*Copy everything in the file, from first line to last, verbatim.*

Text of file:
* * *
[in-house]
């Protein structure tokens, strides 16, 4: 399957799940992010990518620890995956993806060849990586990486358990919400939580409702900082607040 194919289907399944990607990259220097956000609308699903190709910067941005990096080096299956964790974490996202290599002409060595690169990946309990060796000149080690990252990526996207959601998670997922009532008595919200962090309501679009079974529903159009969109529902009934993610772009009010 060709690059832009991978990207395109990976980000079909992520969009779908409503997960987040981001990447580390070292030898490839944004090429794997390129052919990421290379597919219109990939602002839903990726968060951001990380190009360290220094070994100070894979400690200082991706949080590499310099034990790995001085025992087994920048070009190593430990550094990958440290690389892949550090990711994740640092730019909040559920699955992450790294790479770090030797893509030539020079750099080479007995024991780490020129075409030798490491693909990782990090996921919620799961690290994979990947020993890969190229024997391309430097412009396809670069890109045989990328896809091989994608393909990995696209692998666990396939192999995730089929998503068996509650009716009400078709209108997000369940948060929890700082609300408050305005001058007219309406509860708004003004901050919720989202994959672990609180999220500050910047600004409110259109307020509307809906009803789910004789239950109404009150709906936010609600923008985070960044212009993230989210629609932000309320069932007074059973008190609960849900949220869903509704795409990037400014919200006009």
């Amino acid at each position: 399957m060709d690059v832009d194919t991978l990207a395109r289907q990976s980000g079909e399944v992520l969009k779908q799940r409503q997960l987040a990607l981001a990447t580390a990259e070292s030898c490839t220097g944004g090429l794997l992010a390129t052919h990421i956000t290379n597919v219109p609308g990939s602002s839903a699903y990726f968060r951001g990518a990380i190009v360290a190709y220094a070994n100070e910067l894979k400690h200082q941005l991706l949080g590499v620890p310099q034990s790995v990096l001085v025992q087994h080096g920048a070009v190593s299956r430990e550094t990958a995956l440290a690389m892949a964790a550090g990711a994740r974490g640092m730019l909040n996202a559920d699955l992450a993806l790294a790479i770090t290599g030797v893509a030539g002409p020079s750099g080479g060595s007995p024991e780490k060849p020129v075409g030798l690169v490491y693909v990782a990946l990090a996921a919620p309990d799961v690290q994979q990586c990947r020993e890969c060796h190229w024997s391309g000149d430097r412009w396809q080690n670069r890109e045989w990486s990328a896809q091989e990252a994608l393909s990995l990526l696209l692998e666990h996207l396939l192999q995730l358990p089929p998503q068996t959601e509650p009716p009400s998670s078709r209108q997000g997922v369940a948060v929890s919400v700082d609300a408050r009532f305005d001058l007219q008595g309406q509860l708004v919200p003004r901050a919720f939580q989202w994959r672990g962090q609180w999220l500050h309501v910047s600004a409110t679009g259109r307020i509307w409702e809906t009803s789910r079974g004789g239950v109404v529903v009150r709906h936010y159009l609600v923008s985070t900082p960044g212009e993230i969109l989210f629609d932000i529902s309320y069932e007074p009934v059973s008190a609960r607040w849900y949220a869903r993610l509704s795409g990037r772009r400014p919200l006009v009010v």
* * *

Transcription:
[in-house]
């Protein structure tokens, strides 16, 4: 399957799940992010990518620890995956993806060849990586990486358990919400939580409702900082607040 194919289907399944990607990259220097956000609308699903190709910067941005990096080096299956964790974490996202290599002409060595690169990946309990060796000149080690990252990526996207959601998670997922009532008595919200962090309501679009079974529903159009969109529902009934993610772009009010 060709690059832009991978990207395109990976980000079909992520969009779908409503997960987040981001990447580390070292030898490839944004090429794997390129052919990421290379597919219109990939602002839903990726968060951001990380190009360290220094070994100070894979400690200082991706949080590499310099034990790995001085025992087994920048070009190593430990550094990958440290690389892949550090990711994740640092730019909040559920699955992450790294790479770090030797893509030539020079750099080479007995024991780490020129075409030798490491693909990782990090996921919620799961690290994979990947020993890969190229024997391309430097412009396809670069890109045989990328896809091989994608393909990995696209692998666990396939192999995730089929998503068996509650009716009400078709209108997000369940948060929890700082609300408050305005001058007219309406509860708004003004901050919720989202994959672990609180999220500050910047600004409110259109307020509307809906009803789910004789239950109404009150709906936010609600923008985070960044212009993230989210629609932000309320069932007074059973008190609960849900949220869903509704795409990037400014919200006009």
């Amino acid at each position: 399957m060709d690059v832009d194919t991978l990207a395109r289907q990976s980000g079909e399944v992520l969009k779908q799940r409503q997960l987040a990607l981001a990447t580390a990259e070292s030898c490839t220097g944004g090429l794997l992010a390129t052919h990421i956000t290379n597919v219109p609308g990939s602002s839903a699903y990726f968060r951001g990518a990380i190009v360290a190709y220094a070994n100070e910067l894979k400690h200082q941005l991706l949080g590499v620890p310099q034990s790995v990096l001085v025992q087994h080096g920048a070009v190593s299956r430990e550094t990958a995956l440290a690389m892949a964790a550090g990711a994740r974490g640092m730019l909040n996202a559920d699955l992450a993806l790294a790479i770090t290599g030797v893509a030539g002409p020079s750099g080479g060595s007995p024991e780490k060849p020129v075409g030798l690169v490491y693909v990782a990946l990090a996921a919620p309990d799961v690290q994979q990586c990947r020993e890969c060796h190229w024997s391309g000149d430097r412009w396809q080690n670069r890109e045989w990486s990328a896809q091989e990252a994608l393909s990995l990526l696209l692998e666990h996207l396939l192999q995730l358990p089929p998503q068996t959601e509650p009716p009400s998670s078709r209108q997000g997922v369940a948060v929890s919400v700082d609300a408050r009532f305005d001058l007219q008595g309406q509860l708004v919200p003004r901050a919720f939580q989202w994959r672990g962090q609180w999220l500050h309501v910047s600004a409110t679009g259109r307020i509307w409702e809906t009803s789910r079974g004789g239950v109404v529903v009150r709906h936010y159009l609600v923008s985070t900082p960044g212009e993230i969109l989210f629609d932000i529902s309320y069932e007074p009934v059973s008190a609960r607040w849900y949220a869903r993610l509704s795409g990037r772009r400014p919200l006009v009010v």